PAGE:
CANADA - United States Treasury Secretary Timothy Geithner has urged Group of 20 leaders to commit to policies that ensure the global economic recovery won't be derailed.
Speaking at a summit in Canada over the weekend Geithner said countries, particularly Japan and others in Europe, needed to do more to boost domestic demand instead of just looking for ways to slash their budgets.
China had already adopted such growth-oriented policies, while the US was doing its part to rebalance the global economy by boosting national savings and investment, he said.
Other big economies were not doing enough to encourage growth after the worst financial crisis since the Great Depression, Geithner said.
He said only a few countries, such as Greece and Spain, must reassure markets by cutting spending now, and he said growth would be a central focus of G20 meetings over the next few days.
Japan and other European countries hadn't yet produced "a set of policies that will again give everyone confidence that you're going to see stronger domestic demand growth in those countries going forward", Geithner said.
"That's a very important debate. That's a much more complicated debate than the simple question of how fast people move to restrain on the fiscal side."
European leaders continue to press for more emphasis on government spending.
German Chancellor Angela Merkel said her view that German consumers would spend more if they felt their nation's finances were in order received "very broad understanding", in an interview with ZDF television.
US President Barack Obama is urging world leaders to maintain stimulus measures, putting him at odds with European leaders who are emphasising reducing their budget deficits.
The US also is pushing to increase capital standards for banks around the world, while European leaders want all of the G20 nations to commit to some kind of bank levy.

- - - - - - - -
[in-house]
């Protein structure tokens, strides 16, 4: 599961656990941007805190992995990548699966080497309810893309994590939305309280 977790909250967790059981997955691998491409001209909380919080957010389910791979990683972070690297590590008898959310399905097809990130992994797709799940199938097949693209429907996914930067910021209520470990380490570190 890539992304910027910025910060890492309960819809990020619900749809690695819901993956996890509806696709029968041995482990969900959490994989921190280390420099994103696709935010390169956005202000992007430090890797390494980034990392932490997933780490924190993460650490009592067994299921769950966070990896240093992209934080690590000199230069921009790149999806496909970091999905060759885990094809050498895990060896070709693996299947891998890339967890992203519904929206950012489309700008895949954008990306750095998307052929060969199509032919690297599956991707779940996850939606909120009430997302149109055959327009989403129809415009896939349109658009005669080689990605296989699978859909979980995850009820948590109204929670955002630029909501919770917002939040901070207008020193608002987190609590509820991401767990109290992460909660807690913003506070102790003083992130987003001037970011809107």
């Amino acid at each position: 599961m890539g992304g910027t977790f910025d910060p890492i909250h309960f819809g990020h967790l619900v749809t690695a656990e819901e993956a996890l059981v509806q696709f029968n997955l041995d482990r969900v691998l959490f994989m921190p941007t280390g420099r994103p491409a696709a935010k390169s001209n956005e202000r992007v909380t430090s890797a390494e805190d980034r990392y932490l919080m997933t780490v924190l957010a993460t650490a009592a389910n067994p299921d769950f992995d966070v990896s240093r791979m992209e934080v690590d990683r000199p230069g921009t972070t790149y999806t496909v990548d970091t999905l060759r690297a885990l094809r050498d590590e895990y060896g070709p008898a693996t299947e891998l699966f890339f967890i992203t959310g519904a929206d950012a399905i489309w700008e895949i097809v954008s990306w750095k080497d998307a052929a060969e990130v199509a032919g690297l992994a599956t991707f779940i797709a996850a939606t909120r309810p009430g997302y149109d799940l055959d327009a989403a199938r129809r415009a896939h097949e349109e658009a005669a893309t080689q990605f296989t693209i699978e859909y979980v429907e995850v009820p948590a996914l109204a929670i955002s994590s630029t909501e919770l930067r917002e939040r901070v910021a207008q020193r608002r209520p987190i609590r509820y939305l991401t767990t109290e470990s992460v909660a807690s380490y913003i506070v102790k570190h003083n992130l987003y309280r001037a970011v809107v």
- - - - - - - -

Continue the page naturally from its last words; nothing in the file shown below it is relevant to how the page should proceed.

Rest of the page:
Geithner said the world needed simple and objective standards for banks to rein in risk, adding that US efforts to forge a global consensus had been strengthened by the financial overhaul approved last week by congressional negotiators.
He said the Obama Administration also supported European efforts to increase derivatives oversight, while admitting that some parts of the US legislation would not gain support overseas. "The US and Europe are very, very close on the core elements of it."
Geithner said Obama was working toward reducing the US deficit "to a sustainable position", and said all G20 nations agreed on the need to maintain a united front in getting the global economy back on track. He said the G20 must remain vigilant against acting too soon to withdraw emergency assistance.
"We're going to avoid that mistake by making sure that we recognise that it's only been a year since the world economy stopped collapsing," Geithner said.
"What we share is a recognition that if the world economy is to expand at its potential, if growth is going to be sustainable in the future, then we need to act together to strengthen the recovery and finish the job of repairing the damage of the crisis," the Treasury chief said. "And we agree on the need to restore balance to a world economy that got dangerously out of whack."